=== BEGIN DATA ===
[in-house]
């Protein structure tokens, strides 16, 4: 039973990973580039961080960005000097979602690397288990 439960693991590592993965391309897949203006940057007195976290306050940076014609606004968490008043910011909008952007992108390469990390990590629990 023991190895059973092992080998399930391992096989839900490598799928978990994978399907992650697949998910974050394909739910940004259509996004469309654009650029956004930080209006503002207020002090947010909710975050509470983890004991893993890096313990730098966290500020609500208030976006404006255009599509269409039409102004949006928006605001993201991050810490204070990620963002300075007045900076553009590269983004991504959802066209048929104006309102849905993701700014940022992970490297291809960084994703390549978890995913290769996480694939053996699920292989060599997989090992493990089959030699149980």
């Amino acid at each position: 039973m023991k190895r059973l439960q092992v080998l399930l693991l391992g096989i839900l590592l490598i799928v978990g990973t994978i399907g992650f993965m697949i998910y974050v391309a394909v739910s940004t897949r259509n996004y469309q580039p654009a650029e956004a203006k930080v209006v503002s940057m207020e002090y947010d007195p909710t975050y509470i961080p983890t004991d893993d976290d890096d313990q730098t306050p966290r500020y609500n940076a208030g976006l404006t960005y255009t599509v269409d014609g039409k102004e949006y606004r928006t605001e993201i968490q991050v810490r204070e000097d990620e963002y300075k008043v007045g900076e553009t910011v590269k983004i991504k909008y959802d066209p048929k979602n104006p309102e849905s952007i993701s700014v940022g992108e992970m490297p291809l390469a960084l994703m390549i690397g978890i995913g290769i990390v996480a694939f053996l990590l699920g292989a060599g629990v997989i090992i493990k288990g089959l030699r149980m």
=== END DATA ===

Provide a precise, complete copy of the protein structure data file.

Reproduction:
[in-house]
């Protein structure tokens, strides 16, 4: 039973990973580039961080960005000097979602690397288990 439960693991590592993965391309897949203006940057007195976290306050940076014609606004968490008043910011909008952007992108390469990390990590629990 023991190895059973092992080998399930391992096989839900490598799928978990994978399907992650697949998910974050394909739910940004259509996004469309654009650029956004930080209006503002207020002090947010909710975050509470983890004991893993890096313990730098966290500020609500208030976006404006255009599509269409039409102004949006928006605001993201991050810490204070990620963002300075007045900076553009590269983004991504959802066209048929104006309102849905993701700014940022992970490297291809960084994703390549978890995913290769996480694939053996699920292989060599997989090992493990089959030699149980």
């Amino acid at each position: 039973m023991k190895r059973l439960q092992v080998l399930l693991l391992g096989i839900l590592l490598i799928v978990g990973t994978i399907g992650f993965m697949i998910y974050v391309a394909v739910s940004t897949r259509n996004y469309q580039p654009a650029e956004a203006k930080v209006v503002s940057m207020e002090y947010d007195p909710t975050y509470i961080p983890t004991d893993d976290d890096d313990q730098t306050p966290r500020y609500n940076a208030g976006l404006t960005y255009t599509v269409d014609g039409k102004e949006y606004r928006t605001e993201i968490q991050v810490r204070e000097d990620e963002y300075k008043v007045g900076e553009t910011v590269k983004i991504k909008y959802d066209p048929k979602n104006p309102e849905s952007i993701s700014v940022g992108e992970m490297p291809l390469a960084l994703m390549i690397g978890i995913g290769i990390v996480a694939f053996l990590l699920g292989a060599g629990v997989i090992i493990k288990g089959l030699r149980m």